Media Firms Hit Hard as Bailout Fails | Adweek
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Media Firms Hit Hard as Bailout Fails

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NEW YORK The U.S. stock market suffered one of the worst days in its history Monday -- and judging from what fell hardest, you'd think the teetering economy is the fault of entertainment companies instead of shenanigans at financial institutions.

The Dow had its biggest one-day point drop ever, but The Hollywood Reporter Showbiz 50 fared even worse. The S&P 500 suffered through its worst day in 21 years and the Nasdaq its worst in eight years. Still, both outperformed the struggling Showbiz 50.

What crushed stocks not only here but abroad was the decision by House lawmakers to reject the $700 billion bailout of economically shaky mortgage and financial companies. Coincidentally, the resulting sell-off wiped about $700 billion in value from the S&P 500.

Leading the Showbiz 50 down was Dish Network (-19 percent), which had its own negative catalyst to deal with. Its competitor, DirecTV, said Monday that it would become AT&T's partner after a similar Dish-AT&T relationship ends Jan. 31.

That bit of news should be good for DirecTV, but that stock fell 11 percent.

Dish's plunge marked a 52-week low, but it's not a very exclusive club. Also falling to new lows were Sirius XM Radio, Apple, Sinclair Broadcasting, Google, Yahoo!, Electronic Arts, News Corp., Time Warner and CBS.

While the vaunted "staycation" phenomenon is supposed to help entertainment companies weather the economic storms, weak advertising sales are more powerful than theories about Americans watching movies and television more now that they can't afford expensive outings.

"First magazines and now the TV scatter market weakened," Steve Birenberg of Northlake Capital Management said. "The last leg of the ad stool is finally wobbling, reinforcing negative sentiment toward media stocks as a group."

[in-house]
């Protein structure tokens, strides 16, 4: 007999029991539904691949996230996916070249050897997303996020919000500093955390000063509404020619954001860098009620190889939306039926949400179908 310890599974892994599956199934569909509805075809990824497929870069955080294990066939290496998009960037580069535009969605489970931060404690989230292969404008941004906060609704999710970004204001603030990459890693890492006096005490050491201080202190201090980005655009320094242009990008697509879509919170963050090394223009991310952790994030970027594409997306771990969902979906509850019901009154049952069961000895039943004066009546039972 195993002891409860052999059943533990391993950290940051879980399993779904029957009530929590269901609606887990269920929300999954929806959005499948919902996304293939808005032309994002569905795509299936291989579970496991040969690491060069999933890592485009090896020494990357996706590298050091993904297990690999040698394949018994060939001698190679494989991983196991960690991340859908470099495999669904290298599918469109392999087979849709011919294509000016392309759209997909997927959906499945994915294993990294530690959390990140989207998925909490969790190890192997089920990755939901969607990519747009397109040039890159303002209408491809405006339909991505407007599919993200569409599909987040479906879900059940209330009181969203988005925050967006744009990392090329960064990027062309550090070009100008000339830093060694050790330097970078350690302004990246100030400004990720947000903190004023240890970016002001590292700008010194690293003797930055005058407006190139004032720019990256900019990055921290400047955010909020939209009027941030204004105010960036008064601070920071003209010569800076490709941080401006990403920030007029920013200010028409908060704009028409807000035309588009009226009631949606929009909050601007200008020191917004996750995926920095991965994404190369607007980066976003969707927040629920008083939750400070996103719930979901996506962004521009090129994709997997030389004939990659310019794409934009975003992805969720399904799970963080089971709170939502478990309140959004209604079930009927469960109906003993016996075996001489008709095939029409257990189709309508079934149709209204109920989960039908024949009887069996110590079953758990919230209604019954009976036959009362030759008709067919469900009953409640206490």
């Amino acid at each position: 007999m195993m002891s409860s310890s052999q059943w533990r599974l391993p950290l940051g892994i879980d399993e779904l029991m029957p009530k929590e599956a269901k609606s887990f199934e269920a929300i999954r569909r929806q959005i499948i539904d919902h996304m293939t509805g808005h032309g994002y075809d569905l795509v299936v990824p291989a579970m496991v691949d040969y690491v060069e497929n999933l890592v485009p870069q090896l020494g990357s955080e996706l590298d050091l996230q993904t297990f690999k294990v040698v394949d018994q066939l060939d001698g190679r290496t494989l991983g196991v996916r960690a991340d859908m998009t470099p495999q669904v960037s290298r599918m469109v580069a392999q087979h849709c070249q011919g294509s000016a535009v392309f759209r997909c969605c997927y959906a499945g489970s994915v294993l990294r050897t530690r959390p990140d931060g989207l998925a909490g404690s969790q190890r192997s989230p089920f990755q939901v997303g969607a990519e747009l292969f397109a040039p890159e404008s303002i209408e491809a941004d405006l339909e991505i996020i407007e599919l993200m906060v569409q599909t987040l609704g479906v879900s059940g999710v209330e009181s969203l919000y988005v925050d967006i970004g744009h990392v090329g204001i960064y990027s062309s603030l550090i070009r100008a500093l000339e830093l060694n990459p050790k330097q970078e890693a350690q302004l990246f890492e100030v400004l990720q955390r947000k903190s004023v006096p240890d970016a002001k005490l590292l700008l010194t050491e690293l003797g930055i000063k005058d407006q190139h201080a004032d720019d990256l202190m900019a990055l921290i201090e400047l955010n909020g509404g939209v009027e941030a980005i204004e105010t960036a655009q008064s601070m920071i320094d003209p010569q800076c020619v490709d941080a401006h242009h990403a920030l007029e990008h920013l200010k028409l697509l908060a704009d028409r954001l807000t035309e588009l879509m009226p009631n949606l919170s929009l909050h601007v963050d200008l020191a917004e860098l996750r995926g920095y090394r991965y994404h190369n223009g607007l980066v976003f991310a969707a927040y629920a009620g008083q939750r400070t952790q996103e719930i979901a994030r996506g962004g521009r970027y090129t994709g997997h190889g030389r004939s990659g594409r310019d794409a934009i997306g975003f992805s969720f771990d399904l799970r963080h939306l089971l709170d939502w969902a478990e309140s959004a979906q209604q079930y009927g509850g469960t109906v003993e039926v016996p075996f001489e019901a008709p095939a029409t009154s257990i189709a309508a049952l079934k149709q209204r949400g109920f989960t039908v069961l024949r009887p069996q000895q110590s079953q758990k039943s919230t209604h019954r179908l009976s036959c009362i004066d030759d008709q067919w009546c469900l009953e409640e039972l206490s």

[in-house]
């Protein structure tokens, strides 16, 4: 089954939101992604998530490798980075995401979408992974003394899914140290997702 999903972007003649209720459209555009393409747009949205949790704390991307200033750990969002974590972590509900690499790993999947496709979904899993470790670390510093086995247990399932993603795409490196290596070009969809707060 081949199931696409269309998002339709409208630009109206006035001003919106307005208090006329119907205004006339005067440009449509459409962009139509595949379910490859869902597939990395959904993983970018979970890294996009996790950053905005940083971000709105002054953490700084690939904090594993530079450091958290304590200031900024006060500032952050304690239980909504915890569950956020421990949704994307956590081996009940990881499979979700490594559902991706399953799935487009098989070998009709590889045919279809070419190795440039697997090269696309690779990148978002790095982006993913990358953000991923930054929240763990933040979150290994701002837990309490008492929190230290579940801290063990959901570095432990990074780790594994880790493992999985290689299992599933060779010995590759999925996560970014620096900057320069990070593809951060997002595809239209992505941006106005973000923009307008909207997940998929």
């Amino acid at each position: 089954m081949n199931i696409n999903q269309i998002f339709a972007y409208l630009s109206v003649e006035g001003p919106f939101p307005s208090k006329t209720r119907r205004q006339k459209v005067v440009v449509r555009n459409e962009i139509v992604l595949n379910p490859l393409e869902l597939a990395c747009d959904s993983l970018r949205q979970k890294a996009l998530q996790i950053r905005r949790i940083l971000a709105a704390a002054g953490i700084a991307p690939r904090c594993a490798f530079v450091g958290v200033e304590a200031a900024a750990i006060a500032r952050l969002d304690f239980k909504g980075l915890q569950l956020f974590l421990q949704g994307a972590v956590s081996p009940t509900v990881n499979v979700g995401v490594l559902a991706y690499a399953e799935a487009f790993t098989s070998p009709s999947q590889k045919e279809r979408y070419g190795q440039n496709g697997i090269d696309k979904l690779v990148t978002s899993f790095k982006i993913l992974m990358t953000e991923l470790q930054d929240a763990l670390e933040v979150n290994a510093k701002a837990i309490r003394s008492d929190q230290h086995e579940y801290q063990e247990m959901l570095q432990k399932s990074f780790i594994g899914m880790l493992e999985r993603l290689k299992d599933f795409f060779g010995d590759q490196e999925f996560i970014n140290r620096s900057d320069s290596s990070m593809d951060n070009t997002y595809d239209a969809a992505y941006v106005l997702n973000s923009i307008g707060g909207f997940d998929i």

At the other end Monday, some of the most beaten-down media stocks outperformed the broader markets, including newspaper companies and radio players Cumulus Media (up 6 percent ) and Entercom Communications (up fractionally).

That some of the year's big decliners performed well on such a dismal day might be the result of shorts covering their positions, said Dennis Leibowitz of Act II Partners, a media-focused hedge fund.

Leibowitz also posits that, in order to buy out their short positions, they may have had to sell the "good stocks," such as Disney and Time Warner, helping those stocks fall big time Monday.

Leibowitz also notes that Cumulus and Entercom are benefiting from stock buybacks.

Only four stocks from the Showbiz 50 rose Monday, led by Carmike Cinemas, up 23 percent to $4.49 on no news.

Some other outperformers -- though still falling -- were DreamWorks Animation, Regal Entertainment and Marvel Entertainment.

Analyst Drew Crum of Stifel Nocolaus rates all three a "hold," but he likes DWA and Marvel over the long haul.

Marvel, though, only has one licensed movie coming out in 2009, X-Men Origins: Wolverine, and DWA has only Monsters vs. Aliens next year.

"My fear is the stocks will get complacent," Crum said. "Longer term, I really like the content of both, and good content wins the day."

Eventually. But on Monday, it was nearly impossible to find shares of a TV or movie content company that had risen.